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It would appear that your surge protector DOES NOT supply 120v to equipment. What ever you connect it at is what it provides.

Therefore, a two wire cable with ground will suffice as the cable is not supplying 120/240v service to your surge protector.

Lambition brought up a point that must be kept in mind..... don't connect any equipment to that SP that is not labeled for 240v supply power. Each item you connect should be explicitly identified with its power supply requirement.
 
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Old 02-28-16, 08:13 PM
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One more thing.

If rewiring in 240V is too much of hassle, you don't have to run 240V. Just replace PDU with 120V type. You don't have to buy special PDU made for a rack. You can just use 120V surge protector/power strip. Unless you buy managed PDU that you can control and monitor over IP, it basically is same as a regular power strip.

That might be cheaper than pulling 240V depending on how hard it is to pull new wire.

I still recommend using 240V over 120V to keep current lower and it usually is more efficient. But if you decide to get UPS later on, 240V UPS' are generally more expensive as well.

When you buy UPS, make sure it matches your voltage. In residential house, it usually will be 240V.
If you buy 208V model (usually for commercial buildings), UPS will detect over voltage and switch over to battery. If you buy 240V model, and hook it up to 208V, UPS will detect under voltage and switch over to battery.
With some UPS, you can select voltage. I think most high end UPS have configurable voltage.
Some UPS even have dual voltage output. (Meaning it has built in step down transformer.)
 
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Old 02-28-16, 09:15 PM
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Can I run 8/3 with on an L630R?
I was wrong about my PSUs as well, they are 1200W Switching. I have enclosed a picture for reference. My switches say "Rating 100v-240v" as well. I would really like to keep these on the 240v system as I was told it would save on electric costs. For any non-240v hardware, I have my 120 already next to the where the Rack will be, I am running my servers on it now. There are no switches to switch on the servers or Cisco switches, so I am thinking they auto switch.

My switches are Cisco 3750-48 and 3560v2-48.

BTW, I truly & gratefully appreciate all the help you all are giving me.

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Old 02-28-16, 10:38 PM
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8-3 is over kill.
L630R is 30A 240V. All you need is 10-2. You don't need neutral.

Both switches and the server is free voltage. All computer power supplies are switching power supply. And most, if not all power supplies with active PFC are free voltage.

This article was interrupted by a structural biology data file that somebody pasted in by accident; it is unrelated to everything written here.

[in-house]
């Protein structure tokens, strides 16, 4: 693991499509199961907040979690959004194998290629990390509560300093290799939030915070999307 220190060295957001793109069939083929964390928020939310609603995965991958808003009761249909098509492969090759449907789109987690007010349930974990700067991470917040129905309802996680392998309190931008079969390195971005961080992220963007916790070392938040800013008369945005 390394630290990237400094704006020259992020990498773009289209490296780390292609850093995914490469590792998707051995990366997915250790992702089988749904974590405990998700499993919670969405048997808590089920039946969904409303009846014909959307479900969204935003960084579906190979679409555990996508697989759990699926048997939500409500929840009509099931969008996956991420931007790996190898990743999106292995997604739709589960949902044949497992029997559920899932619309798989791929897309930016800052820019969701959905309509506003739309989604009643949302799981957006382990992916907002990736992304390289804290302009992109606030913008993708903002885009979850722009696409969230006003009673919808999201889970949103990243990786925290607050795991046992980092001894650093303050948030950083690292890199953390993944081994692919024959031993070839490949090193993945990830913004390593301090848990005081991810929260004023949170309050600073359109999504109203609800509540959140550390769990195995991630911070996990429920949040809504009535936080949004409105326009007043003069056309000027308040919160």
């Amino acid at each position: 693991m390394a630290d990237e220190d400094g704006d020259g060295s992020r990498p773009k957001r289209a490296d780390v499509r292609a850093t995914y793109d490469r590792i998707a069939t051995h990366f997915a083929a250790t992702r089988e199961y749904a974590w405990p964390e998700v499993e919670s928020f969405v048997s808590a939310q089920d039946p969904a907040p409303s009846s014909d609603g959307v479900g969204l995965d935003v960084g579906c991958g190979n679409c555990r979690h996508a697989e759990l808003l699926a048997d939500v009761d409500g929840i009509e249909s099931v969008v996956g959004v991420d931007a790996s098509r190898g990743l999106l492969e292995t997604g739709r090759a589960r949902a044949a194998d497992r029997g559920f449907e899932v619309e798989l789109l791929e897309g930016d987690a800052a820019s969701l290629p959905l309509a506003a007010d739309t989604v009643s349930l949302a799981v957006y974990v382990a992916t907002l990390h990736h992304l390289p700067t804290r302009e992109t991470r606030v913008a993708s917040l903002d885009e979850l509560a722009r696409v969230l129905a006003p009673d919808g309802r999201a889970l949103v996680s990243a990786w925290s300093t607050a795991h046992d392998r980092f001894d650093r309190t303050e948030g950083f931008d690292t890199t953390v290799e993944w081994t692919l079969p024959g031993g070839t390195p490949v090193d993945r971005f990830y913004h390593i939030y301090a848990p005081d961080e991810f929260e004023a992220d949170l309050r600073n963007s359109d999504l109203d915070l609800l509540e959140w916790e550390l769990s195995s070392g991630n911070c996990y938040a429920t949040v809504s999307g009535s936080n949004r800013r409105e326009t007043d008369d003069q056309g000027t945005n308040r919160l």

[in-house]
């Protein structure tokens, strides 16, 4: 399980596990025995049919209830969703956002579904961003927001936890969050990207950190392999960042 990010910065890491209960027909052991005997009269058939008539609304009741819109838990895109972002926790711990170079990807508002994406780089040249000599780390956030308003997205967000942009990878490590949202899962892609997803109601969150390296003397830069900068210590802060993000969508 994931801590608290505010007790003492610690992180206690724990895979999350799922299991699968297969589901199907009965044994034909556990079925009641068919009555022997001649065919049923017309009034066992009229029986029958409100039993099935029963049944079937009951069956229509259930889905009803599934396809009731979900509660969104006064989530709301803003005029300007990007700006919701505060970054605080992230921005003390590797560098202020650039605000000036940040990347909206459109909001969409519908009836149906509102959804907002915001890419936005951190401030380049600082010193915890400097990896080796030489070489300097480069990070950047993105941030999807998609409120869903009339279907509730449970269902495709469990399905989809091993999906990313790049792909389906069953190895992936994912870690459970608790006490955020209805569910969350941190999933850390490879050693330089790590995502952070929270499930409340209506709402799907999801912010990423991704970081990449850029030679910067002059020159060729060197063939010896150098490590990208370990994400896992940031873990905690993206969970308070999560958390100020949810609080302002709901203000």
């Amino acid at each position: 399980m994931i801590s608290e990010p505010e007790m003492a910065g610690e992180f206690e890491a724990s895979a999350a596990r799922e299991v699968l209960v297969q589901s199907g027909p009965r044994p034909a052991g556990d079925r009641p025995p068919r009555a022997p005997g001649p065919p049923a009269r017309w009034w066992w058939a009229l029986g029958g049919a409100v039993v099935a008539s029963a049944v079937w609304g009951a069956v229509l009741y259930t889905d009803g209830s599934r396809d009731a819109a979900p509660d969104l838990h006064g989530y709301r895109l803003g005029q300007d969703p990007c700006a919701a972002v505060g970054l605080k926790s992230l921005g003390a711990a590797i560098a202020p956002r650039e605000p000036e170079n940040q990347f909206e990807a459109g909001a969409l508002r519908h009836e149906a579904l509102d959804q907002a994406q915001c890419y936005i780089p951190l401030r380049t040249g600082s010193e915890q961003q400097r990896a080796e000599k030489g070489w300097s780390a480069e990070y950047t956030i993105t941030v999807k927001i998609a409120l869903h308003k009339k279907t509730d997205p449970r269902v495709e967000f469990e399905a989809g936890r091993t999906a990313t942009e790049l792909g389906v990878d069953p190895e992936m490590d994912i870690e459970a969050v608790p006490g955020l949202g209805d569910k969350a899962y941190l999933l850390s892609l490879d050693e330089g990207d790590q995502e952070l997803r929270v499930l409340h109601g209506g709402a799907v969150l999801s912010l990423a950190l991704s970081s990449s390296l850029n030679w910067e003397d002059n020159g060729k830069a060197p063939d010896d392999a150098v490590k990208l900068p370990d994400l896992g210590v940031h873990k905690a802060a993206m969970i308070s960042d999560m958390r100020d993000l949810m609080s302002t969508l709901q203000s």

You plug them to straight 208 or 240V.
 
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Old 02-29-16, 09:06 AM
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Sounds great! The words thank you doesn't express my gratitude enough. It seems running a 10/2 from a double pole 30 AMP fuse is all I need and I can do that myself.
 
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Old 02-29-16, 09:14 AM
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The seller of this rack has offered 26 feet of 10/3 wire for $26.00. Should I get it, or stay with 10/2?
 
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Old 02-29-16, 09:31 AM
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If the 10-3 is flexible cord the third conductor is the ground. In building cables the ground is not counted.
 
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Old 02-29-16, 09:34 AM
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I would not buy used cable. It is very unlikely they could have installed it and removed it without damage. Head down to your local home depot or similar and get 10-2/g NM-B "Romex" for the run from your breaker panel to the L630 receptacle. You'll of course need box connectors, staples, a junction box, perhaps a short length of conduit and various other assundries. You will need to color the white wire in the cable red or black to indicate its use as a hot in a 240V circuit.
 
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Old 02-29-16, 10:43 AM
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I would really like to keep these on the 240v system as I was told it would save on electric costs.
It saves on wiring costs but not on actual usage. You pay for power by the watt whether it's 120v or 240v.
 
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Old 02-29-16, 08:08 PM
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You pay for power by the watt whether it's 120v or 240v.
True, but the thing is switching power supplies in computers and other electronics tends to be a little more efficient at higher input voltage. It is not a huge difference, but for something that runs 24 hours a days, it could make difference.

http://www.apcdistributors.com/white...0Equipment.pdf

240V will not save electricity at all for simple devices like a heater if it is same wattage, but with switching power supply, wattage is lower at higher input voltage.
 
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Old 03-01-16, 08:32 AM
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The savings is all due to decreased voltage drop with higher voltage circuits. In a typical residential setting it's going to be well down into single digit percentages -- 1-2% difference would be the most I would expect. In a commercial building were circuits are hundreds of feet long the difference in efficiency and installation cost is more profound -- in residential I can't imagine it would even be measurable.